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Tuesday, 20 August 2019
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Raw materials & technologies, Applications

Photocatalytic functions of self-compacting architectural glass mortars

Friday, 2 October 2015

Interests in the combined use of titanium dioxide (TiO2) photocatalyts with cementitious materials to produce functional cement based photocatalytic products (PCP) have attracted increasing research attention.

A total inactivation of <emphasize>Escherichia coli</emphasize> was observed after 120&nbsp;min UVA irradiation for the TiO<custom name='sub'>2</custom> coated SCAM. Source: Lupe tigatelu/Fotolia
A total inactivation of Escherichia coli was observed after 120 min UVA irradiation for the TiO2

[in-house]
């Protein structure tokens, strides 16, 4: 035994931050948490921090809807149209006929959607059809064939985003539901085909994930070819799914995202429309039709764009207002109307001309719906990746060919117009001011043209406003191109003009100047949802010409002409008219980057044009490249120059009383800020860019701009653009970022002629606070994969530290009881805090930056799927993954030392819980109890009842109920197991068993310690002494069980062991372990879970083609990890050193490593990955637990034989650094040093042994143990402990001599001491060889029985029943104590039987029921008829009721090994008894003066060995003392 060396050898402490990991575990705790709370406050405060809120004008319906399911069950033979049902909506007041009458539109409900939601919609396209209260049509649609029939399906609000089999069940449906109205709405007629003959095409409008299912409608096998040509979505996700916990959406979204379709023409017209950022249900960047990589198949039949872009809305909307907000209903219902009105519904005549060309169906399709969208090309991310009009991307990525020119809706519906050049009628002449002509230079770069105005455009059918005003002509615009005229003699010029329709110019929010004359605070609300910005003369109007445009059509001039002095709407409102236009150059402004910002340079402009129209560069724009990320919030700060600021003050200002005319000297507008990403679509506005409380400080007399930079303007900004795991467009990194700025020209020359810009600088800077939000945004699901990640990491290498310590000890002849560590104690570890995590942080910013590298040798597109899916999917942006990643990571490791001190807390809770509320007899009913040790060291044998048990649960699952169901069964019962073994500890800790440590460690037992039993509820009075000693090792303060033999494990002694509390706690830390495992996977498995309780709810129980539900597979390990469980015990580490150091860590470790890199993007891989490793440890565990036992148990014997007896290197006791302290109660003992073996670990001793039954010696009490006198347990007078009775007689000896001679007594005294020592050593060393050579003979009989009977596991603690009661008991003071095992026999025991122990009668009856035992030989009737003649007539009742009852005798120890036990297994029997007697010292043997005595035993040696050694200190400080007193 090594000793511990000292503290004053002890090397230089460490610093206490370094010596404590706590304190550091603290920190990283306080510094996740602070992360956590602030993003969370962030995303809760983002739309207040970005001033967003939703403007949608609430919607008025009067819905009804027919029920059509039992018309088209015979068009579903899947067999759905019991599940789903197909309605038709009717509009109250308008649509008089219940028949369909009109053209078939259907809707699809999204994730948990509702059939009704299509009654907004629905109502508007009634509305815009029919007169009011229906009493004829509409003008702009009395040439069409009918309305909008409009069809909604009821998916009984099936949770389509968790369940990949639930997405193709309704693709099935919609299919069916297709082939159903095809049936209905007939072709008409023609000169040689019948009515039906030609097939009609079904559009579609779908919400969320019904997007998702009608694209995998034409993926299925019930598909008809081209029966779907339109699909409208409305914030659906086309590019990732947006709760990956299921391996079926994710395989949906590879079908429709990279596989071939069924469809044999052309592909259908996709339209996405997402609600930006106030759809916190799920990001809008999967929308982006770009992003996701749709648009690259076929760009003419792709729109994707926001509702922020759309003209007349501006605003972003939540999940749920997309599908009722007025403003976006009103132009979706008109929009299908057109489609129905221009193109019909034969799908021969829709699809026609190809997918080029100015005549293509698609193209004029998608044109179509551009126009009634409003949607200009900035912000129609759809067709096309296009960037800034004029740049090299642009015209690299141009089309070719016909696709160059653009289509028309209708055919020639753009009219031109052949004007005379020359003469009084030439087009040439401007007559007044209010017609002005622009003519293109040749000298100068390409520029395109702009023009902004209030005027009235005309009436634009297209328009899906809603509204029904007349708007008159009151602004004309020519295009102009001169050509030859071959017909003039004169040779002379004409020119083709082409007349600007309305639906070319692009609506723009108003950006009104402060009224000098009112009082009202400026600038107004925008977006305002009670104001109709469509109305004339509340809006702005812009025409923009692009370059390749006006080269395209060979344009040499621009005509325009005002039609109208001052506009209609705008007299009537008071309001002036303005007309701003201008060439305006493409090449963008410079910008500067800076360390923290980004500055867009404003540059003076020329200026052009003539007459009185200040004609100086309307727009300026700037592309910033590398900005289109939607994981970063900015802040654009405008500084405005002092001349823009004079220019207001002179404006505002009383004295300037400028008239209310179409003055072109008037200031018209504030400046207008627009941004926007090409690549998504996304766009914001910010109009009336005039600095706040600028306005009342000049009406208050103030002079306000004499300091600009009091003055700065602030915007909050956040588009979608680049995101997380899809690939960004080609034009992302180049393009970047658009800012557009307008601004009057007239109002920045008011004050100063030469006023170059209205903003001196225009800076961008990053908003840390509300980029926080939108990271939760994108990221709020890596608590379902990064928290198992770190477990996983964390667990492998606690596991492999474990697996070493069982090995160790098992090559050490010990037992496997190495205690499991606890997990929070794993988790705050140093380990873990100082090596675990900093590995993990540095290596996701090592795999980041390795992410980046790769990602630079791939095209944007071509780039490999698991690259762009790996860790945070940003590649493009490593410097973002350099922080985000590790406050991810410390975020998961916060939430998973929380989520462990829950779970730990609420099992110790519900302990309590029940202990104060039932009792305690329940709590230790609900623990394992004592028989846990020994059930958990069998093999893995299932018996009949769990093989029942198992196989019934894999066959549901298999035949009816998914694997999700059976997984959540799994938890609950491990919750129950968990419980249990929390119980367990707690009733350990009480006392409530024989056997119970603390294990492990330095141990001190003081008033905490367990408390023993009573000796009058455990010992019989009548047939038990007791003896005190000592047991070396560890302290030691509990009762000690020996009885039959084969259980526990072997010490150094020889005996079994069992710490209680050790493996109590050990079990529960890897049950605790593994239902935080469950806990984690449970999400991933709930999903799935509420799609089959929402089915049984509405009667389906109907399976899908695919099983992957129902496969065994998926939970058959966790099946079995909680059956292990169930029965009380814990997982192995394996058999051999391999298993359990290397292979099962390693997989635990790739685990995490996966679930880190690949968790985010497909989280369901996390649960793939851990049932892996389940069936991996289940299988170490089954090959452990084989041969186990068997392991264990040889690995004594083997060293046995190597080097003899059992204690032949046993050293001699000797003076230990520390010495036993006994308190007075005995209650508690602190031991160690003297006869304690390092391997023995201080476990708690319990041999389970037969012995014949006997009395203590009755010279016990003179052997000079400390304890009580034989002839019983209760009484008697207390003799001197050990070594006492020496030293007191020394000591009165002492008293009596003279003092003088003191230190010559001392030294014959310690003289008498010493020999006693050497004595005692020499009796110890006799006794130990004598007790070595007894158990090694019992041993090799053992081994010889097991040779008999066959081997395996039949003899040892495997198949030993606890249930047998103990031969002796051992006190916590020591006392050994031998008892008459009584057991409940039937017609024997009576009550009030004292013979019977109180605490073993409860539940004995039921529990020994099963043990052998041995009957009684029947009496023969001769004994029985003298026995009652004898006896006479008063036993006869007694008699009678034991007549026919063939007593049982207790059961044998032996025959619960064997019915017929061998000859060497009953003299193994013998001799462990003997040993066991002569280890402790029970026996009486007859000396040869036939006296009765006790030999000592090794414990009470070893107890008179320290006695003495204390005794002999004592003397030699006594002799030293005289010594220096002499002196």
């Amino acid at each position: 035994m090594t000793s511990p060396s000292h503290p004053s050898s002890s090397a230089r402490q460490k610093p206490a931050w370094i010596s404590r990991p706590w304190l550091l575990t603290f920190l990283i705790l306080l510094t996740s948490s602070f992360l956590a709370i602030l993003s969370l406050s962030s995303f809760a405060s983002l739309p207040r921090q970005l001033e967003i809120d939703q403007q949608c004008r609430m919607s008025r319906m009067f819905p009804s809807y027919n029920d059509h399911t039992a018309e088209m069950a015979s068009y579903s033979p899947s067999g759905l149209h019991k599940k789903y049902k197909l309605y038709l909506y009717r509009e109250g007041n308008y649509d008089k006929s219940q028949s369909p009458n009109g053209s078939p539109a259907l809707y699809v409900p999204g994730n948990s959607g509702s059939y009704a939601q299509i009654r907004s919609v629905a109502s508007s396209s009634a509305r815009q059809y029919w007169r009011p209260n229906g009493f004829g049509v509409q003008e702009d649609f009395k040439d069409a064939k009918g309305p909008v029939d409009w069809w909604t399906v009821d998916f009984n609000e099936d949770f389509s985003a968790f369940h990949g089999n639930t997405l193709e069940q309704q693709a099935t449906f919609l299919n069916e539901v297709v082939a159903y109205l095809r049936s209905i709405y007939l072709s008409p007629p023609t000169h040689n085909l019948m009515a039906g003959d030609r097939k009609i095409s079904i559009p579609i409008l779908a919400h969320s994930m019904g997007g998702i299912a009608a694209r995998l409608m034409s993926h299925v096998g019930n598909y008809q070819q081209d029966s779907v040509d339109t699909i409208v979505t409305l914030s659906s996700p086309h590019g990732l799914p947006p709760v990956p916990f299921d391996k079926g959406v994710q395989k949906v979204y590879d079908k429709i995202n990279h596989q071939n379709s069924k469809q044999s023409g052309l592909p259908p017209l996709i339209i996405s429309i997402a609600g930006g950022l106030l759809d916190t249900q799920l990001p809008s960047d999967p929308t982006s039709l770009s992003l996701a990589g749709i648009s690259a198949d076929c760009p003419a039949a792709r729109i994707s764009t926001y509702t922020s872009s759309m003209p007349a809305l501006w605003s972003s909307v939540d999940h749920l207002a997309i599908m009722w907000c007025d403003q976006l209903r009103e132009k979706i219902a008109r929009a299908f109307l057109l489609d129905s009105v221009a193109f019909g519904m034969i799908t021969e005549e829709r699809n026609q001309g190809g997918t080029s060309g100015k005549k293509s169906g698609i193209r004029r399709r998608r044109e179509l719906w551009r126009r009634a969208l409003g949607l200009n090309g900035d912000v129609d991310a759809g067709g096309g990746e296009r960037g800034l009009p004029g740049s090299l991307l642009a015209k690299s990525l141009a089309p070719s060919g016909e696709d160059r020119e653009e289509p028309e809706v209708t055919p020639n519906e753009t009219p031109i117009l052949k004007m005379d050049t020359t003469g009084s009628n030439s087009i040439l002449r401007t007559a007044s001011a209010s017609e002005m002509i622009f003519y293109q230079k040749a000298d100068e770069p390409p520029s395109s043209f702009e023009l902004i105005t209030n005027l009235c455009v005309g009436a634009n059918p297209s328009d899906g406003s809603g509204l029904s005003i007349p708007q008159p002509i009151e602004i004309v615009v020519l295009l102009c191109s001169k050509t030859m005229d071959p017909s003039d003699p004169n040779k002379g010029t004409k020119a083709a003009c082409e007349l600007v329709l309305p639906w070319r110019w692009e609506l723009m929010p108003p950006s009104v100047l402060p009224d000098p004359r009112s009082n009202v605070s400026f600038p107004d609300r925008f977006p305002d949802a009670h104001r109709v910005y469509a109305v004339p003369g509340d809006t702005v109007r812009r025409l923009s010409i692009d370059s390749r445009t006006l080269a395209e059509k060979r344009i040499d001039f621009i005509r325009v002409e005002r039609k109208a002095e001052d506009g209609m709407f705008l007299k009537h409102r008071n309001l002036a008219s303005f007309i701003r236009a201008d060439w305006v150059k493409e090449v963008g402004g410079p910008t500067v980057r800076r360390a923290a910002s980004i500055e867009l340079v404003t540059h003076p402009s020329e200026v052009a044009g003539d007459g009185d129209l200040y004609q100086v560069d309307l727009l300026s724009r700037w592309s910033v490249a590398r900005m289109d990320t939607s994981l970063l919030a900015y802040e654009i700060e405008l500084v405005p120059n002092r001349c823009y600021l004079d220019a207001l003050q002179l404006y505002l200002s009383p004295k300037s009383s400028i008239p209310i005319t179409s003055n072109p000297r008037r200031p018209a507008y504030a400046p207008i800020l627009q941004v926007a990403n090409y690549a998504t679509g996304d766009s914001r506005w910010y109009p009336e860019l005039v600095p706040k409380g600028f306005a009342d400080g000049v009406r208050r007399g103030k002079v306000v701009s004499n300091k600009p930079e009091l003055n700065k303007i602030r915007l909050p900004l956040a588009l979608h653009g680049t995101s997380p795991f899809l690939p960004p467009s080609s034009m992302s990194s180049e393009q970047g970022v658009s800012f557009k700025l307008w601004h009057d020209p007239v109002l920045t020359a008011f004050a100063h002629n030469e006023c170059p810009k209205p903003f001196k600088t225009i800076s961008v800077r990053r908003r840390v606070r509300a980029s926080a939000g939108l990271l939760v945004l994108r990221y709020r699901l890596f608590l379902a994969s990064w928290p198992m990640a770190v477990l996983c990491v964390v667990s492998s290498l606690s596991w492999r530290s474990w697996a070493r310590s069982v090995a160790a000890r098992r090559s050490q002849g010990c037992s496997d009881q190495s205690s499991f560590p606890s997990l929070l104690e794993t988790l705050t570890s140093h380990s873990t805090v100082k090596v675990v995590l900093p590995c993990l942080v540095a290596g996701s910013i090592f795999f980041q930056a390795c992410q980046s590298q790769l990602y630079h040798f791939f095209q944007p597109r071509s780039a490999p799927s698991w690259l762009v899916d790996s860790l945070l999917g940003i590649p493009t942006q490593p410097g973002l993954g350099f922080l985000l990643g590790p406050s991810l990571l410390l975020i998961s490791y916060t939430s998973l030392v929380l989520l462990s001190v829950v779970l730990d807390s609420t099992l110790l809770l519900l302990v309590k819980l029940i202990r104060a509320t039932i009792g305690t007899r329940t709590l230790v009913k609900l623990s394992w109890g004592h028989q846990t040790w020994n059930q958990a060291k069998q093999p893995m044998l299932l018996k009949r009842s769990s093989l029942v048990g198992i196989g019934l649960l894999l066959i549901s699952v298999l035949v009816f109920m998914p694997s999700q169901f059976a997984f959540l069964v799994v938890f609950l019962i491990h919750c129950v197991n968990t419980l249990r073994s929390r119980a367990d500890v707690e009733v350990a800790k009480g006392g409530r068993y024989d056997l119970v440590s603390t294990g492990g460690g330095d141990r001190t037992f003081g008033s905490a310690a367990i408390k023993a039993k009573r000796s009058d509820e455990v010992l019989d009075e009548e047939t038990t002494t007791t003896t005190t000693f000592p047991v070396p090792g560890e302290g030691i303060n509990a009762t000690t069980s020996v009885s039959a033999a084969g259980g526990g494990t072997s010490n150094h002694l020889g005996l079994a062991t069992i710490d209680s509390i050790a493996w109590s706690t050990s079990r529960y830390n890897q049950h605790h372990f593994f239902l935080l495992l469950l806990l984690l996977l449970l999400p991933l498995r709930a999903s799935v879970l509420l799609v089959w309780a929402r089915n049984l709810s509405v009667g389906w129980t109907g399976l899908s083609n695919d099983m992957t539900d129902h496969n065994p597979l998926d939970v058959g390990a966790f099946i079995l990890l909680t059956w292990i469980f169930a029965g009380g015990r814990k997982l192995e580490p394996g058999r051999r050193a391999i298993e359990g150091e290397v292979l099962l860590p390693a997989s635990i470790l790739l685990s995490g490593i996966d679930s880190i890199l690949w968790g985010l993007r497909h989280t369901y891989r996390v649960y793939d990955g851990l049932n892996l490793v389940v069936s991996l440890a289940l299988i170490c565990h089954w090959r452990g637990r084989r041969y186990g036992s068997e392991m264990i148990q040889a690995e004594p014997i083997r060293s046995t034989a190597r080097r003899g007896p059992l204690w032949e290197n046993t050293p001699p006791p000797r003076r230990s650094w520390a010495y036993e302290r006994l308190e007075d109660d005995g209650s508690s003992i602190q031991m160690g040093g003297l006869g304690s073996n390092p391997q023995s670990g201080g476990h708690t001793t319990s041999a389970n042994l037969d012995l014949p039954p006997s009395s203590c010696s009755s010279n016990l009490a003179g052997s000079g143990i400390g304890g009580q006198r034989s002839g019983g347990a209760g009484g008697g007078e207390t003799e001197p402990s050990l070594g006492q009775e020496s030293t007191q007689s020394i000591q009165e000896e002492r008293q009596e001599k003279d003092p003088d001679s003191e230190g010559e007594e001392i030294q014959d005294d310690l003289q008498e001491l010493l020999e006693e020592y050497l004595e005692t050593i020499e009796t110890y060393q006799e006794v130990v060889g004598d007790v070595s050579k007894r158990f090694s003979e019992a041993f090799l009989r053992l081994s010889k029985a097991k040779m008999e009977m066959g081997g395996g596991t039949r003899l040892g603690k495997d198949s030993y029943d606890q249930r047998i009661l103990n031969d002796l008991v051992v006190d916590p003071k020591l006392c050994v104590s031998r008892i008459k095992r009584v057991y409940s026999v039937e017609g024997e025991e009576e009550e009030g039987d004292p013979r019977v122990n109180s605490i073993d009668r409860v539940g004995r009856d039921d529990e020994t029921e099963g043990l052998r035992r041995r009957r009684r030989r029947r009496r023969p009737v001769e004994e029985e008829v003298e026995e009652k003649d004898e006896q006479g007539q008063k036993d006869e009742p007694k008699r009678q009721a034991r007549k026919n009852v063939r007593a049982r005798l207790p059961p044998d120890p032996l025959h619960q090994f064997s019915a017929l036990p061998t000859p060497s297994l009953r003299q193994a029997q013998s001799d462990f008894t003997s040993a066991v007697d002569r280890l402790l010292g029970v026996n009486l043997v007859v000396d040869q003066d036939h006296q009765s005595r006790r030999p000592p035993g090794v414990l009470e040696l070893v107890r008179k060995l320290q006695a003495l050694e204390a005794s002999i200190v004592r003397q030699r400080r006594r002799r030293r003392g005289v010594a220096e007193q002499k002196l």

However, an effective method to obtain a high photocatalytic efficiency, thus multiple photocatalytic functions, is in strong demand. A study investigated the strategy of directly applying a TiO2 containing paint on the surface of self-compacting architectural mortars (SCAM). For comparison, 5% TiO2-intermixed SCAM samples were also prepared.

High efficiency in xylene and dye degradation

The results showed that the TiO2 coated SCAM sample displayed a high photocatalytic NOx and xylene removal ability under UV-A and sunlight irradiation conditions. In contrast, 5% TiO2-intermixed samples only achieved a significantly lower NOx removal efficiency, and failed to degrade xylene. In addition, the TiO2 coating on the SCAM surface also demonstrated a high rhodamine B (RhB) degradation ability. Moreover, a total inactivation of Escherichia coli was observed after 120 min UVA irradiation for the TiO2 coated SCAM. Whereas, the 5% TiO2-intermixed SCAM only exhibited a negligible E. coli killing activity. All the architectural mortar samples were found to have a low bioreceptivity. Overall, the TiO2 coated SCAM has the potential to be used as environmentally-friendly products for air-purifying, bactericidal and self-cleaning applications.

The study is published in: Materials & Design, Volume 88, 25 December 2015, Pages 1260-1268.

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